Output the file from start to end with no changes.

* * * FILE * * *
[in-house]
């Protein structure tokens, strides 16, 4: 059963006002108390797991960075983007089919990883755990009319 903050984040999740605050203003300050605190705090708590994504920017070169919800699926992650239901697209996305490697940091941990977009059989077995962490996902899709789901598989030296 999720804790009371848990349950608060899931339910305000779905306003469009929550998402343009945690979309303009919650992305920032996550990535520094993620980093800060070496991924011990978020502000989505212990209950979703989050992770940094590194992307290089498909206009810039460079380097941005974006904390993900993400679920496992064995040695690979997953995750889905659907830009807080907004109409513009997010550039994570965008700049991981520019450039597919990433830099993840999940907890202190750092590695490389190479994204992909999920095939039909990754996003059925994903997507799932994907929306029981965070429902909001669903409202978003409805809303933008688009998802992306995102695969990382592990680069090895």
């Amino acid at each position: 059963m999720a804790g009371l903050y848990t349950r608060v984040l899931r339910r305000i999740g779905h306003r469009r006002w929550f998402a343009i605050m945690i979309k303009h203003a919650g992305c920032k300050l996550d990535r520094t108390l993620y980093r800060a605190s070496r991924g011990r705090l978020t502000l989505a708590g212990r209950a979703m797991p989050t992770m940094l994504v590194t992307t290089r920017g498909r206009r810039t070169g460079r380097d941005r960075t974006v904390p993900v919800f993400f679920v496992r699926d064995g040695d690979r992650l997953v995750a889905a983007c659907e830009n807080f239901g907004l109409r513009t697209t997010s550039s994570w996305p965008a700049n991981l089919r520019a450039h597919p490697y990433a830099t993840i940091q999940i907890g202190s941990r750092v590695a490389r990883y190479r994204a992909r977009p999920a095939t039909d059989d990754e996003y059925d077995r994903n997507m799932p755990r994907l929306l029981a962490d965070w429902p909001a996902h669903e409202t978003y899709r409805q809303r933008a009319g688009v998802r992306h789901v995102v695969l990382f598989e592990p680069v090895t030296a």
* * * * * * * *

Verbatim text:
[in-house]
């Protein structure tokens, strides 16, 4: 059963006002108390797991960075983007089919990883755990009319 903050984040999740605050203003300050605190705090708590994504920017070169919800699926992650239901697209996305490697940091941990977009059989077995962490996902899709789901598989030296 999720804790009371848990349950608060899931339910305000779905306003469009929550998402343009945690979309303009919650992305920032996550990535520094993620980093800060070496991924011990978020502000989505212990209950979703989050992770940094590194992307290089498909206009810039460079380097941005974006904390993900993400679920496992064995040695690979997953995750889905659907830009807080907004109409513009997010550039994570965008700049991981520019450039597919990433830099993840999940907890202190750092590695490389190479994204992909999920095939039909990754996003059925994903997507799932994907929306029981965070429902909001669903409202978003409805809303933008688009998802992306995102695969990382592990680069090895």
């Amino acid at each position: 059963m999720a804790g009371l903050y848990t349950r608060v984040l899931r339910r305000i999740g779905h306003r469009r006002w929550f998402a343009i605050m945690i979309k303009h203003a919650g992305c920032k300050l996550d990535r520094t108390l993620y980093r800060a605190s070496r991924g011990r705090l978020t502000l989505a708590g212990r209950a979703m797991p989050t992770m940094l994504v590194t992307t290089r920017g498909r206009r810039t070169g460079r380097d941005r960075t974006v904390p993900v919800f993400f679920v496992r699926d064995g040695d690979r992650l997953v995750a889905a983007c659907e830009n807080f239901g907004l109409r513009t697209t997010s550039s994570w996305p965008a700049n991981l089919r520019a450039h597919p490697y990433a830099t993840i940091q999940i907890g202190s941990r750092v590695a490389r990883y190479r994204a992909r977009p999920a095939t039909d059989d990754e996003y059925d077995r994903n997507m799932p755990r994907l929306l029981a962490d965070w429902p909001a996902h669903e409202t978003y899709r409805q809303r933008a009319g688009v998802r992306h789901v995102v695969l990382f598989e592990p680069v090895t030296a």